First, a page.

What’s the difference between a VLA & Paid Search?

Featured Video Play Icon
Posted on by Zach Billings
Categories: Automotive SEO, SEO Climb Tagged: , , , , , , , ,

What’s the difference between a vehicle listing ad (or ‘VLA’) and paid search?

It used to be that you bid on a keyword (something like ‘Ford dealer’, ‘Toyota dealer’, ‘dealerships near me’, ‘used cars for sale’). In contrast, VLA’s bear more similarities to dynamic used paid search in that (rather than being keyword based) they’re based on the inventory you have in stock.

VLAs are the ads that show up across the top of the page, typically when you perform a year / make / model search such as ‘2018 Nissan Altima for sale’. Google will show you a bunch of ads across the top of the page with images of the vehicle, and you can peruse them, before you click on any. In other words, VLA’s are relevant because they represent a result that is directly pertinent to the search performed.

However, this space is fairly dominated by third parties, making it very competitive and driving up the cost. In addition, VLA’s are starting to get more complicated because they are starting to show up for broader and broader search intentions. By this we mean that rather than ‘year / make / model for sale’, they may be showing up for something like ‘make / model for sale’, which you’re more likely to rank for organically. As a result, the VLA is effectively cannibalizing your organic search traffic to deliver paid search results, and you’re paying for something you could have had for free.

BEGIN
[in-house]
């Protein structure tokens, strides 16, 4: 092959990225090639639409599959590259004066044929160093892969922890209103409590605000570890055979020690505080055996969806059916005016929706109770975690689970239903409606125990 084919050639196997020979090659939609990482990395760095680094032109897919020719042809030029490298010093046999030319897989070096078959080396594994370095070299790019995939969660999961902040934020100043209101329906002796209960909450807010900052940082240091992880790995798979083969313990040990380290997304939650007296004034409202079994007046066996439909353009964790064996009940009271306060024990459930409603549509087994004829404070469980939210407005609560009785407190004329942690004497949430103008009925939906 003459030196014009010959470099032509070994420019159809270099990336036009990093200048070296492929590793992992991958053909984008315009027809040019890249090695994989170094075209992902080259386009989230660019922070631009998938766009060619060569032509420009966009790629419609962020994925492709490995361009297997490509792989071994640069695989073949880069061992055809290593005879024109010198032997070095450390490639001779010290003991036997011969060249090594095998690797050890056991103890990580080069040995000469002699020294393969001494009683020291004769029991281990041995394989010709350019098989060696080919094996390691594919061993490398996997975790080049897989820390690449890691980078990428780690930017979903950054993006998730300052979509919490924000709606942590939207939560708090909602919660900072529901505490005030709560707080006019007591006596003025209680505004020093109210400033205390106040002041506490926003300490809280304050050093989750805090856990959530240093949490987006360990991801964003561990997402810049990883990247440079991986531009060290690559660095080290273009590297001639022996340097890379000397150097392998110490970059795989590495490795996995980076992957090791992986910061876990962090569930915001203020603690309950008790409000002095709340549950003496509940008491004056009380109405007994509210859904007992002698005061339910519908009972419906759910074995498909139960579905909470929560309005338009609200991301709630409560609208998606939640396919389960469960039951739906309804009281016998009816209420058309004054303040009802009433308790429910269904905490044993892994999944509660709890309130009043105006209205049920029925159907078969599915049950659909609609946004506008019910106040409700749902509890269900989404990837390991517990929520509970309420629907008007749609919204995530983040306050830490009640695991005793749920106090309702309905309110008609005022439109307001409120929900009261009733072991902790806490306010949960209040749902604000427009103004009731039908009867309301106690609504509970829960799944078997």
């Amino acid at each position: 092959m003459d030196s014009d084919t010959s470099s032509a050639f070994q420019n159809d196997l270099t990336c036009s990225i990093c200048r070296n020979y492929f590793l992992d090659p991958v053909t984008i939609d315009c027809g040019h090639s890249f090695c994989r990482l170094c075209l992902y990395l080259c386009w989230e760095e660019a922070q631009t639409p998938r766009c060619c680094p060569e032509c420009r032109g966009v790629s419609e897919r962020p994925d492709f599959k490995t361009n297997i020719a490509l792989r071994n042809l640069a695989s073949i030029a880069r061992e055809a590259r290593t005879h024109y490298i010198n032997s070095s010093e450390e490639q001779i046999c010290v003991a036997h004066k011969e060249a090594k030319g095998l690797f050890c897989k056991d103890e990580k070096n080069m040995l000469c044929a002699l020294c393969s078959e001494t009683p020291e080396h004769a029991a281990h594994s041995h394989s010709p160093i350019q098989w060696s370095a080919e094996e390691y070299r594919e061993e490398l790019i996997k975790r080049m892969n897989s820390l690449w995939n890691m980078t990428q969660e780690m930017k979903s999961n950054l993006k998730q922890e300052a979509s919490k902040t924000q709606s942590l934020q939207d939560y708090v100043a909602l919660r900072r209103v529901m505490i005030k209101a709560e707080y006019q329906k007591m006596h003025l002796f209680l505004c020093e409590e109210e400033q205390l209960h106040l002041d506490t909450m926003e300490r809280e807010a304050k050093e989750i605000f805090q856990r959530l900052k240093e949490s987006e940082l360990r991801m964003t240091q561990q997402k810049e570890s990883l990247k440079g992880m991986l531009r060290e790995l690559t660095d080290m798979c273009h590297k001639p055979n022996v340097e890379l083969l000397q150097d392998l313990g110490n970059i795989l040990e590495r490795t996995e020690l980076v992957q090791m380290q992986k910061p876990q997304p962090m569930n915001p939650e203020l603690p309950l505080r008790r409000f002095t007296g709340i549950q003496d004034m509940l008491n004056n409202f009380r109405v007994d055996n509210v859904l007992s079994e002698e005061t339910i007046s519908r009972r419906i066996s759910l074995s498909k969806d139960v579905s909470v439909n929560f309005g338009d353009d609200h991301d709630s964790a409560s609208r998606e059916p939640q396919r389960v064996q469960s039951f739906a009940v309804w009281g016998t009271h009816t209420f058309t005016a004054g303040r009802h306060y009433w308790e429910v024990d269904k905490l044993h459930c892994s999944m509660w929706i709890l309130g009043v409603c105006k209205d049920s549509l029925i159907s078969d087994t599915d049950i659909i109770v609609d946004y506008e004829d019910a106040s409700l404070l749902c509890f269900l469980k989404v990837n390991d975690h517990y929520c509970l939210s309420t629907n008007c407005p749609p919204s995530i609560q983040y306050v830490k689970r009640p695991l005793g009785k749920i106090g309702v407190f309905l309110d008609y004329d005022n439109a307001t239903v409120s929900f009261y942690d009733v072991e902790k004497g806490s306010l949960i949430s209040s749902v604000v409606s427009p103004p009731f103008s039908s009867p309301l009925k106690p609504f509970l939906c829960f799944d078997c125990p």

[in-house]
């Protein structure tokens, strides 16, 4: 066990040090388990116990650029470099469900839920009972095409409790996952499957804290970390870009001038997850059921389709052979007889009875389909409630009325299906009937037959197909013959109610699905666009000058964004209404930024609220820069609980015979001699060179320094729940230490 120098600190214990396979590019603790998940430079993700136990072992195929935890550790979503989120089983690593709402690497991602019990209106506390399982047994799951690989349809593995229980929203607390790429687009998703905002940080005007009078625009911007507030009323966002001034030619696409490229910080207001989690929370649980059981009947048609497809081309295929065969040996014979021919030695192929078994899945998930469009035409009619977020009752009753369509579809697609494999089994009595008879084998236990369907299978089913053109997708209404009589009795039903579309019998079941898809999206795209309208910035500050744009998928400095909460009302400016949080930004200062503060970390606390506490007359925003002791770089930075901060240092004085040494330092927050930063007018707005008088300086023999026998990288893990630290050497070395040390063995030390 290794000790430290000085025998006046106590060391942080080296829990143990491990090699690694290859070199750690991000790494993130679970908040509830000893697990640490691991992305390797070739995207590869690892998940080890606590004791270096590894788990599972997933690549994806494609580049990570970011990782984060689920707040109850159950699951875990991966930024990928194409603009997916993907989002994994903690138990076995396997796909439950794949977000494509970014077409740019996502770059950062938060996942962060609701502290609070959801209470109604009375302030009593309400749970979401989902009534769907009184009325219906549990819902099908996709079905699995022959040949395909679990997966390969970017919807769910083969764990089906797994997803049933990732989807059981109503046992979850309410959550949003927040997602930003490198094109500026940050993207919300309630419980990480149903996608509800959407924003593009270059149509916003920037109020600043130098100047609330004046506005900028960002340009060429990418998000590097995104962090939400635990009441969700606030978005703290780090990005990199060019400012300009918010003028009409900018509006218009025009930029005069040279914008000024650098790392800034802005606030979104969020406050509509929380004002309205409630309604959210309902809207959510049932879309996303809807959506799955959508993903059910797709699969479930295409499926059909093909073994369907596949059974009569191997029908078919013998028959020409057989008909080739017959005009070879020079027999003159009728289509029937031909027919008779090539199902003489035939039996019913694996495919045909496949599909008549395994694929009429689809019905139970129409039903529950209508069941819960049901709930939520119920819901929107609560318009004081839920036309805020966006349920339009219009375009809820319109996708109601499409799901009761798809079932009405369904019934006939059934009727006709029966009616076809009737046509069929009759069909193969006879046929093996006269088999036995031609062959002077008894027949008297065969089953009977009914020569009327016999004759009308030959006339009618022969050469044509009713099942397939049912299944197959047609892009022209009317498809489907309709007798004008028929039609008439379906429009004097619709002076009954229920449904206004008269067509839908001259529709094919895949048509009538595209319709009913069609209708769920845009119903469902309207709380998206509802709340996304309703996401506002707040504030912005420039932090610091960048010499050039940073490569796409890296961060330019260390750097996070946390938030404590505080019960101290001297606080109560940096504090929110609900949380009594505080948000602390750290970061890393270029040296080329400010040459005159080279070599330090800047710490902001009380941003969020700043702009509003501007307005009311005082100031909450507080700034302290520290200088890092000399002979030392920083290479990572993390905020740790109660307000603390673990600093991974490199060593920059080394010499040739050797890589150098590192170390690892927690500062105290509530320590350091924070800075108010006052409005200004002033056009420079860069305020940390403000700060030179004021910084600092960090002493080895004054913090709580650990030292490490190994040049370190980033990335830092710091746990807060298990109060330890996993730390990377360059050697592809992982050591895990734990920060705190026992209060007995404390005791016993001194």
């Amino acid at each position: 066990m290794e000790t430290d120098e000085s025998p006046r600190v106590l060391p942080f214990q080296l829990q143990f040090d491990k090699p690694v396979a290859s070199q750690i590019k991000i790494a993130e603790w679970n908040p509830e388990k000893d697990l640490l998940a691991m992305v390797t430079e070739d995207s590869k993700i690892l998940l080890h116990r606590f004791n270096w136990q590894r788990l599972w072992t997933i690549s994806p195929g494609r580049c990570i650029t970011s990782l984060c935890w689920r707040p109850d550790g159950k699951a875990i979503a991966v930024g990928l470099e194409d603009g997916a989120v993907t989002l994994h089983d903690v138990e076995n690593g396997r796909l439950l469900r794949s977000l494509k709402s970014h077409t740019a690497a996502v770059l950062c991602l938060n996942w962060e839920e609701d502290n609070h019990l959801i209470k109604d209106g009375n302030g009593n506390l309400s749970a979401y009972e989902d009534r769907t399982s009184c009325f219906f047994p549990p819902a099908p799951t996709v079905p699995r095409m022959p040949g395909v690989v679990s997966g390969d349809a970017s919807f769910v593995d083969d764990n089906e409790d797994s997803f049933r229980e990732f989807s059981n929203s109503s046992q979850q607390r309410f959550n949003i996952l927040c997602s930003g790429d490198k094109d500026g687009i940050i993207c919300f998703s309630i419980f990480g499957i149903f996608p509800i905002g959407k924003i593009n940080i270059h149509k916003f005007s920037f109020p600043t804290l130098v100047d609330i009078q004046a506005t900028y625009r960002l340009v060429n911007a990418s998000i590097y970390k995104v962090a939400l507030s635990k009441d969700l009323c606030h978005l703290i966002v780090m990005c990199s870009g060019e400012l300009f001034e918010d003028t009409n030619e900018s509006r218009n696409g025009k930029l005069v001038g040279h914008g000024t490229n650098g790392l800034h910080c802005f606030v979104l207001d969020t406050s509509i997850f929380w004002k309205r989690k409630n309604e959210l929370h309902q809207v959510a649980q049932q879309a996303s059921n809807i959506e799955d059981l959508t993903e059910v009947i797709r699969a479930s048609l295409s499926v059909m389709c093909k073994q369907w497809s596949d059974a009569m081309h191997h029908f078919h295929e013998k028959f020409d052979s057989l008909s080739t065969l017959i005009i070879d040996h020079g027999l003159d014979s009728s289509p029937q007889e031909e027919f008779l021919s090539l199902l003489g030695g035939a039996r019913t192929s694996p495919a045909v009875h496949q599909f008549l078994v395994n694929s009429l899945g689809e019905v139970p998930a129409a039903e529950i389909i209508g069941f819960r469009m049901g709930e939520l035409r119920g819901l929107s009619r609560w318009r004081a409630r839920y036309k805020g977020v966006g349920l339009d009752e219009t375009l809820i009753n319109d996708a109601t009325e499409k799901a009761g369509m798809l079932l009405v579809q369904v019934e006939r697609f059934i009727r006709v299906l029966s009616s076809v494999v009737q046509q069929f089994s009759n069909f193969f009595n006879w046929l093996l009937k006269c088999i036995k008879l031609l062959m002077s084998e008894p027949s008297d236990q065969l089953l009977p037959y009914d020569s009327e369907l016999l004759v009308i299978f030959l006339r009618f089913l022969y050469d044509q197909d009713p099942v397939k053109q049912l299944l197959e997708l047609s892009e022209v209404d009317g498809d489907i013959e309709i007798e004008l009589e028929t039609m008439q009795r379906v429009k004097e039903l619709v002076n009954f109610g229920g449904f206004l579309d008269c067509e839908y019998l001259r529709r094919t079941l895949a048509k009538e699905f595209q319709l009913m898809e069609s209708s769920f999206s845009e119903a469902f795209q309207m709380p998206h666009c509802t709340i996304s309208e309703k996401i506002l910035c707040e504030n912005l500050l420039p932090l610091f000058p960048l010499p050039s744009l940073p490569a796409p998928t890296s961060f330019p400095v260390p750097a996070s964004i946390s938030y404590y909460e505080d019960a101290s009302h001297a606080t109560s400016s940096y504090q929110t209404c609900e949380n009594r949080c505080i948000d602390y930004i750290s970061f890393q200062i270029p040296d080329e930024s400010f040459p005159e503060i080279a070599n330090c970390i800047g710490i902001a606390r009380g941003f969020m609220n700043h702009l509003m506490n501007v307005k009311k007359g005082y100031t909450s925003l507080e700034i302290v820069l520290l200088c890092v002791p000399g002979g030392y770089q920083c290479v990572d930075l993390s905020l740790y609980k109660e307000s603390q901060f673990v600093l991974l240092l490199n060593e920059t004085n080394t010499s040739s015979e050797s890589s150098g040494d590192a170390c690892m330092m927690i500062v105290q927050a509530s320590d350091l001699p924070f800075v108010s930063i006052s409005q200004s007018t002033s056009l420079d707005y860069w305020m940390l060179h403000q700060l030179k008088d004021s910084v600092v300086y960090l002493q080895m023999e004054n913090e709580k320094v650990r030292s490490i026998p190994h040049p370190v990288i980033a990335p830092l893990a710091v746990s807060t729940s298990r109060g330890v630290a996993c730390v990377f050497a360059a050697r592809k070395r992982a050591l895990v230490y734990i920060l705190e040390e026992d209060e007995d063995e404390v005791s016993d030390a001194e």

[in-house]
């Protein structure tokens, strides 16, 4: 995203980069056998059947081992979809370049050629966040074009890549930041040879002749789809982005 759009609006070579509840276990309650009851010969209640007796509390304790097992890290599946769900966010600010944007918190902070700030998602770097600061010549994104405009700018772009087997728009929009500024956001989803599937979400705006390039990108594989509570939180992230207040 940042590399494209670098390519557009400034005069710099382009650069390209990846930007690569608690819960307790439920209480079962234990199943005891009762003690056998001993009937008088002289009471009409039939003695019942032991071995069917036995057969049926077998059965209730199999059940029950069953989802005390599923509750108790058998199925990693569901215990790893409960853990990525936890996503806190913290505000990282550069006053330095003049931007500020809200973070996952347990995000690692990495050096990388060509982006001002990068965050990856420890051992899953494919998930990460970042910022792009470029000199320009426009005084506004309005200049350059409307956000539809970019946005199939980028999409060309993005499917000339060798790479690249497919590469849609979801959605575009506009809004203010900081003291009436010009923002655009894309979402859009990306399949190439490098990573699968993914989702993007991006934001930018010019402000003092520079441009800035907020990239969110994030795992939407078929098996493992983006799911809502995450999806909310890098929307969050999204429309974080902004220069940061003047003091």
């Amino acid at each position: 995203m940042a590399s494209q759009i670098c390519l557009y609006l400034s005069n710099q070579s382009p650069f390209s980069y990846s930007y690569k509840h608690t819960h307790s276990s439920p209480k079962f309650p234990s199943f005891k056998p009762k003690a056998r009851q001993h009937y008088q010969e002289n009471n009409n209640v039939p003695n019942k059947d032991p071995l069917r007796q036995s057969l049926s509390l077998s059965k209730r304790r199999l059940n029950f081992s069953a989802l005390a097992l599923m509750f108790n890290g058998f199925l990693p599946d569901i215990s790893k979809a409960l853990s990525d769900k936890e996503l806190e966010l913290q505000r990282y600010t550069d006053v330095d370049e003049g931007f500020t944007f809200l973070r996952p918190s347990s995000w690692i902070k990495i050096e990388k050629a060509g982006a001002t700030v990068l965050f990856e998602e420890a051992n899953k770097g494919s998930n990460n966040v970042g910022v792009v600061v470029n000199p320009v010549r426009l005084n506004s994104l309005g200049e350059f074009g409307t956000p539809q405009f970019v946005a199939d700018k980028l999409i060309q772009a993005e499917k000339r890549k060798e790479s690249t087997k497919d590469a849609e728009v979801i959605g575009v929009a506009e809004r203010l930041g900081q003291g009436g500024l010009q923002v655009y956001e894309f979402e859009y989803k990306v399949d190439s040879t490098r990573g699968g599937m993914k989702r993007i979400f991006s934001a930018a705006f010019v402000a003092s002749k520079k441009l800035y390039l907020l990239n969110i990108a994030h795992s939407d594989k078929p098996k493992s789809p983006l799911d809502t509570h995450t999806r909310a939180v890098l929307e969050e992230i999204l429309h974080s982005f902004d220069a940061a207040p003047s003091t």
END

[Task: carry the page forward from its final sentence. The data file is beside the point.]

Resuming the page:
Ask your paid search vendor for more clarity on what keywords they are or are not bidding on within your VLAs, and this will help you figure out if this is happening.

So to recap:

  • Vehicle listing ads are normally presented in response to a year / make / model search.
  • They are a facet of paid search and are based on the inventory a dealer has in stock.
  • The VLA space is incredibly competitive, making them a potentially costly alternative.
  • VLAs being served up in response to non year make model searches could be cannibalizing your organic traffic.